As readers of this blog may or may not be aware, I write music. I produce this music as best I am able and post it to sites like Bandcamp in order to distribute it. As one who writes and produces and makes available music, I find that articles often crop up on both sides of a particular coin. That coin: Whether or not music should be sold and paid for.
There are those who point out, rightly, that music has a long tradition of patronage and money being given to those who create music that people enjoy. Bards once wrote songs about history and embellished stories about heroes’ adventures and were given, in exchange for songs, food and shelter and sometimes some money to be able to get more food and shelter as they traveled to the next place. Musicians in periods like the Renaissance and classical periods (Baroque and such) were often patronized by either the church (reference J.S. Bach) or wealthy individuals.
In more modern times, record labels have become the “patrons” of music and have marketed the product to the masses. In lieu of individuals patronizing musicians, the masses paid money to labels who, in turn, paid musicians. This system seemed to work for a time.
Then came MP3 and services like Napster and its ilk. Suddenly, music could be traded on a large scale. Mix tapes had been a possibility for more than a decade, but MP3 changed the game. Digital distribution channels began to crop up and every mediocre garage band could distribute their recordings to the world. I ought to know, I was in one of those mediocre garage bands that did precisely that.
Now that the extremely condensed history lesson is over, I return to the question: Should music be sold and paid for?
The answer to the first part depends, I think, on the musician’s intent. If I write music so that people can hear it and have no concern whatsoever about whether or not anyone pays me for it, then there is no need — on my side — to sell the music.
There may be, however, the need on the part of someone who enjoys the music to express that. They could send an e-mail or post a positive review of the music and this does happen. However, there are people who want to express their appreciation in remunerative ways, i.e. they want to drop some cash in the metaphorical tip jar. It requires less of their time and seems, to some, a far more tangible expression of their appreciation.
Places like Bandcamp strike an excellent balance here and allow musicians to release their work in a “Name Your Price” format that allows folks to download for free or to drop something in the tip jar. I have seen both happen with the music I have made and I appreciate both. To know that someone is listening to and enjoying the music is humbling and encouraging. To receive remuneration for the work that went into making that music is immensely satisfying and encouraging.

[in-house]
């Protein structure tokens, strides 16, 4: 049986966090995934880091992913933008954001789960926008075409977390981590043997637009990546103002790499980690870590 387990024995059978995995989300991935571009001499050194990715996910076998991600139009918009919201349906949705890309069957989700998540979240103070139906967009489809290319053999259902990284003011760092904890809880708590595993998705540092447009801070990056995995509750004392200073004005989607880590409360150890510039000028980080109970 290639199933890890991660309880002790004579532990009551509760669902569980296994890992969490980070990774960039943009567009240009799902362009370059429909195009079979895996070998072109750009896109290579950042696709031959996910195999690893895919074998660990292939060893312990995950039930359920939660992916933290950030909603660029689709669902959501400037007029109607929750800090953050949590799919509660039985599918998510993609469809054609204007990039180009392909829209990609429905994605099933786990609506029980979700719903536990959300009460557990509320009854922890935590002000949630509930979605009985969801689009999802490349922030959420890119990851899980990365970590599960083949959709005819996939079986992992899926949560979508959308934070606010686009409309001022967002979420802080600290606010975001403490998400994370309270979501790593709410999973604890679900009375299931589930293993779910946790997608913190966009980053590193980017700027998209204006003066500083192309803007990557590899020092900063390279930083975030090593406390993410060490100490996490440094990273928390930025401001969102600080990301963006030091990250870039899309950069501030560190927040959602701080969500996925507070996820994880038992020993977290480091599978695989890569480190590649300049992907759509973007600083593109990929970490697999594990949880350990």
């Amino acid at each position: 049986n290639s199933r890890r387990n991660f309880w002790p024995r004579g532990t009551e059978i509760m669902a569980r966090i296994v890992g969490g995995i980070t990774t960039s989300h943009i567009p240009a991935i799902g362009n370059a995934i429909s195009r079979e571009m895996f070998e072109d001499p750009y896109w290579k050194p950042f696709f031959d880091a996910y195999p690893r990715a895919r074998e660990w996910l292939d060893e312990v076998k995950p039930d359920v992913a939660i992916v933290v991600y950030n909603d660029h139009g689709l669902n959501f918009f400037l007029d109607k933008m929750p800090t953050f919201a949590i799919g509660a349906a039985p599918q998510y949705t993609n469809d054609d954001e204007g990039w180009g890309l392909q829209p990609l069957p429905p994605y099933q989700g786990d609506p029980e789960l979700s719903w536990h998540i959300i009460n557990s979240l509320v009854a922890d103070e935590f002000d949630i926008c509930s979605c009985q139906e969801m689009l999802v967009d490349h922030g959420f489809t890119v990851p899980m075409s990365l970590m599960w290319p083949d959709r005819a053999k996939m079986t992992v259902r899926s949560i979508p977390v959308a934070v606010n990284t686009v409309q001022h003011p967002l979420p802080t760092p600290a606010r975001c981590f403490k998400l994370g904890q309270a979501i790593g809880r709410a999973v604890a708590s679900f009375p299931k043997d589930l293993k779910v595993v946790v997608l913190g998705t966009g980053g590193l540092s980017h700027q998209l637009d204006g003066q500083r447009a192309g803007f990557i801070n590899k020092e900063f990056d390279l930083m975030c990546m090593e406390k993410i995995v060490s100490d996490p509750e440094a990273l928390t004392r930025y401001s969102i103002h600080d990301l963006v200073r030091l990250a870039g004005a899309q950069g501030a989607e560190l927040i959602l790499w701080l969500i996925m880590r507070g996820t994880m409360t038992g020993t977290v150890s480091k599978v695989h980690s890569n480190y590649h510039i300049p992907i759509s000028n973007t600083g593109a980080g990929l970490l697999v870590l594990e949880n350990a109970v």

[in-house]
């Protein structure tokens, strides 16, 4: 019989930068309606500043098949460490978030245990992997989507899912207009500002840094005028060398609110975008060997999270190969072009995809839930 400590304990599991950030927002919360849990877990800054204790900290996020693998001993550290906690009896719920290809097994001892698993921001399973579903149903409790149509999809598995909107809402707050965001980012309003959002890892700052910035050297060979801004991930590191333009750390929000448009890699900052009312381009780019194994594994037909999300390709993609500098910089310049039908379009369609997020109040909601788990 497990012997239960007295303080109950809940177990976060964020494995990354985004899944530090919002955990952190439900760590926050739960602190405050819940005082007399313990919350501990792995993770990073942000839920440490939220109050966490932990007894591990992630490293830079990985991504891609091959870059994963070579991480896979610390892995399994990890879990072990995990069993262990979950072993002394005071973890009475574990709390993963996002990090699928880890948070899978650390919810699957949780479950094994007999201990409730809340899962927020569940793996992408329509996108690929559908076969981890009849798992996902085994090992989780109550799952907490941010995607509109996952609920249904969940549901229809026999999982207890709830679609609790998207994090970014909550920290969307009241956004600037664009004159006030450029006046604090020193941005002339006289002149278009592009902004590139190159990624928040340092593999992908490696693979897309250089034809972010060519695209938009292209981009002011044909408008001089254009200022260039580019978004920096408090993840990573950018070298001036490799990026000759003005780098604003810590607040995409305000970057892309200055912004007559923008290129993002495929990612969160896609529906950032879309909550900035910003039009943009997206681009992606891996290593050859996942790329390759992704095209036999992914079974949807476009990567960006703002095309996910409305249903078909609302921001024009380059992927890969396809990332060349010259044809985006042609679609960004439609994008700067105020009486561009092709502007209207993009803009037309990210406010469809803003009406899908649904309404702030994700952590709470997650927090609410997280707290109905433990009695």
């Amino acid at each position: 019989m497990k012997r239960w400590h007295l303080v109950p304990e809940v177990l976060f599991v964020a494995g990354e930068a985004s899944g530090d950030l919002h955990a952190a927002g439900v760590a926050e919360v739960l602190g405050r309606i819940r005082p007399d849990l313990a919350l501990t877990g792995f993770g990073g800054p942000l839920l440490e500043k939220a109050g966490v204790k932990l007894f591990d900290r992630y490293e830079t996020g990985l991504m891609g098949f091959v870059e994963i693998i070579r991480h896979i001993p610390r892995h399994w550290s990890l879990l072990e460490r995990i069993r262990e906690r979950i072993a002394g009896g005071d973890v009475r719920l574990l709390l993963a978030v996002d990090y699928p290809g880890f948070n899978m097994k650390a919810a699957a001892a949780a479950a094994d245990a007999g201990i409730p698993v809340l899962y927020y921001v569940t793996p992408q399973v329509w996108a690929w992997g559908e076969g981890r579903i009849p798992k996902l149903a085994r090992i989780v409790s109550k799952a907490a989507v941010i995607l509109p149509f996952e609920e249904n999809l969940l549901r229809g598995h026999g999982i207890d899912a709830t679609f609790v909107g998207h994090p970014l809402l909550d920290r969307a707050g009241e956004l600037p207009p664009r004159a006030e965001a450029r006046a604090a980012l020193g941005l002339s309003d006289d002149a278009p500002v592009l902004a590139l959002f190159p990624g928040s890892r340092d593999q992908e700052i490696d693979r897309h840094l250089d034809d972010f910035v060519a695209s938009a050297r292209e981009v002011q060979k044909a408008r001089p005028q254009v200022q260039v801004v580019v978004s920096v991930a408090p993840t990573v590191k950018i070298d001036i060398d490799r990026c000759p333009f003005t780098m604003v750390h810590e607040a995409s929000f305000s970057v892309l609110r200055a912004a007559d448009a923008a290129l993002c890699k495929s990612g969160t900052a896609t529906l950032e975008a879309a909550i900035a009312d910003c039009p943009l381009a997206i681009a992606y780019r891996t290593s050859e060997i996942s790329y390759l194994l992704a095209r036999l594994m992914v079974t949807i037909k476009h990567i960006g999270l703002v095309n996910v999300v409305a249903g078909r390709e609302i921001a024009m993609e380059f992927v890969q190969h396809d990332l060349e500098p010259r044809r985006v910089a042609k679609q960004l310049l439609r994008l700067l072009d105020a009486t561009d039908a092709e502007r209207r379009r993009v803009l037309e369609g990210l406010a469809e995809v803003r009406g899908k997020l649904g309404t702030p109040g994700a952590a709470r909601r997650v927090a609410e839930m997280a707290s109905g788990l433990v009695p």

The second part — should music be paid for — depends on whether or not payment is asked. If the music is being sold, then the answer is yes. Musicians may rely on revenue from music sales to support themselves. Some may be trying to get that sort of thing up and running and can ill afford to have their work redistributed without receiving payment. Even established artists may rely on sales to repair the tour “bus” or buy new strings for their guitars.
If the reader is a musician, I offer the following thoughts on whether or not to sell music. If you want to make music your job — Read: it is about grinding out your next record or arranging the next tour or designing the merch in order to keep the bills paid — then you should definitely sell your music. If you are trying to recoup the cost of producing and studio time, feel free to sell it. If you are like me and have a day job and produce most of your own tracks on your own equipment and do not really need the money, I suggest allowing the listener to determine whether or not they should pay for it. Offer it, by all means, but offer it through places that allow for free downloads as well as paid downloads.
If the reader is a music listener, I suggest the following. If you like the music, consider paying for it — payment encourages future production of similar things. If you can afford to pay for it, then pay for it. If you cannot afford to pay for it and the musician is like me, then take it with our blessing. If you cannot afford it and the musician’s livelihood is wrapped up in the sale of their music, then you probably should ask someone to give you the music as a gift so the musician gets paid and you get the music you want (and potentially get more, down the line, since the sale encourages the musician to make more).
And, my final note before closing out this entry. If you like industrial in the vein of VNV Nation and Assemblage 23, consider giving my stuff a listen and feel free to download if you are so inclined. I am stoked when I see either a download or a purchase. I just add being stoked that I can buy a coffee to fuel my next bit of writing to the normal stoking of a download when I see a sale.